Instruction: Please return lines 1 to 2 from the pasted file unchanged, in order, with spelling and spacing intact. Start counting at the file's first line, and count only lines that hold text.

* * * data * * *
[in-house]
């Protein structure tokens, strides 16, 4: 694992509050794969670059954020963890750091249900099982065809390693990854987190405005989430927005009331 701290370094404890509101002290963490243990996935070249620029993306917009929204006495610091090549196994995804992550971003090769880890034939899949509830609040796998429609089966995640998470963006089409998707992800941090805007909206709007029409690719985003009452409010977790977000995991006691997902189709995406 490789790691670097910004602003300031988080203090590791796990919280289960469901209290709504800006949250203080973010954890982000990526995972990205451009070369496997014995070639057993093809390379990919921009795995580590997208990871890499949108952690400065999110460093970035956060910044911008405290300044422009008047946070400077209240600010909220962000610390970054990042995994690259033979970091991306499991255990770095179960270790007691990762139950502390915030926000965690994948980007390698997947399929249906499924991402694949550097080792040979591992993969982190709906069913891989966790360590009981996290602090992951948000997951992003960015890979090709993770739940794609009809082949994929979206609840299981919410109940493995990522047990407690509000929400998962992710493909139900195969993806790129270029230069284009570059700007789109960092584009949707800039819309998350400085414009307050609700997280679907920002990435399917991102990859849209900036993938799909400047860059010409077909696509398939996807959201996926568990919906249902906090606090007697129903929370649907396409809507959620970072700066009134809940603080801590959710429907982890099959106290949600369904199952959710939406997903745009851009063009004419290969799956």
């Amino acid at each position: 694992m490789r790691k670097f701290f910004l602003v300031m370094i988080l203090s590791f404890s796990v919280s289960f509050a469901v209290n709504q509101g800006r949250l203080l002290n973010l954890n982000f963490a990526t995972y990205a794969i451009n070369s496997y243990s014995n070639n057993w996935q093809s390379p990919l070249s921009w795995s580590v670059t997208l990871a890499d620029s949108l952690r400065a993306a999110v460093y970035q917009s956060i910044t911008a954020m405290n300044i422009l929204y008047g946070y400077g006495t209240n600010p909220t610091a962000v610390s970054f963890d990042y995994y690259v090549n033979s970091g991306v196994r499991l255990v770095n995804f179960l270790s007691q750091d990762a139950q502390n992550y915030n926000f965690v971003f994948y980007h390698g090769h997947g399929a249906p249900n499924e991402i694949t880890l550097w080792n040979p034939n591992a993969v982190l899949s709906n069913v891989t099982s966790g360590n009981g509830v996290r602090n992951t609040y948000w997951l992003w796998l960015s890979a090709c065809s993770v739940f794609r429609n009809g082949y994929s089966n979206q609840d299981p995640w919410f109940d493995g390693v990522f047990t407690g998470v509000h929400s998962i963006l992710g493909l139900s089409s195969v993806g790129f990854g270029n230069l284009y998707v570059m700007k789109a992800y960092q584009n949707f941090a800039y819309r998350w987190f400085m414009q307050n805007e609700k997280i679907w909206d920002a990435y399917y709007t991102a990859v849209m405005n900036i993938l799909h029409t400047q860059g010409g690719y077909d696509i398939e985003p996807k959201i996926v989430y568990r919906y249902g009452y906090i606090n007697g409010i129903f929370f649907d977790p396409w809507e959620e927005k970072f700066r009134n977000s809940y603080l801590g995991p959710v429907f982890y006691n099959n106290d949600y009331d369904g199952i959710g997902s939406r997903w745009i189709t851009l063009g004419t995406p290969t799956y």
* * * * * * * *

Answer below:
[in-house]
């Protein structure tokens, strides 16, 4: 694992509050794969670059954020963890750091249900099982065809390693990854987190405005989430927005009331 701290370094404890509101002290963490243990996935070249620029993306917009929204006495610091090549196994995804992550971003090769880890034939899949509830609040796998429609089966995640998470963006089409998707992800941090805007909206709007029409690719985003009452409010977790977000995991006691997902189709995406 490789790691670097910004602003300031988080203090590791796990919280289960469901209290709504800006949250203080973010954890982000990526995972990205451009070369496997014995070639057993093809390379990919921009795995580590997208990871890499949108952690400065999110460093970035956060910044911008405290300044422009008047946070400077209240600010909220962000610390970054990042995994690259033979970091991306499991255990770095179960270790007691990762139950502390915030926000965690994948980007390698997947399929249906499924991402694949550097080792040979591992993969982190709906069913891989966790360590009981996290602090992951948000997951992003960015890979090709993770739940794609009809082949994929979206609840299981919410109940493995990522047990407690509000929400998962992710493909139900195969993806790129270029230069284009570059700007789109960092584009949707800039819309998350400085414009307050609700997280679907920002990435399917991102990859849209900036993938799909400047860059010409077909696509398939996807959201996926568990919906249902906090606090007697129903929370649907396409809507959620970072700066009134809940603080801590959710429907982890099959106290949600369904199952959710939406997903745009851009063009004419290969799956």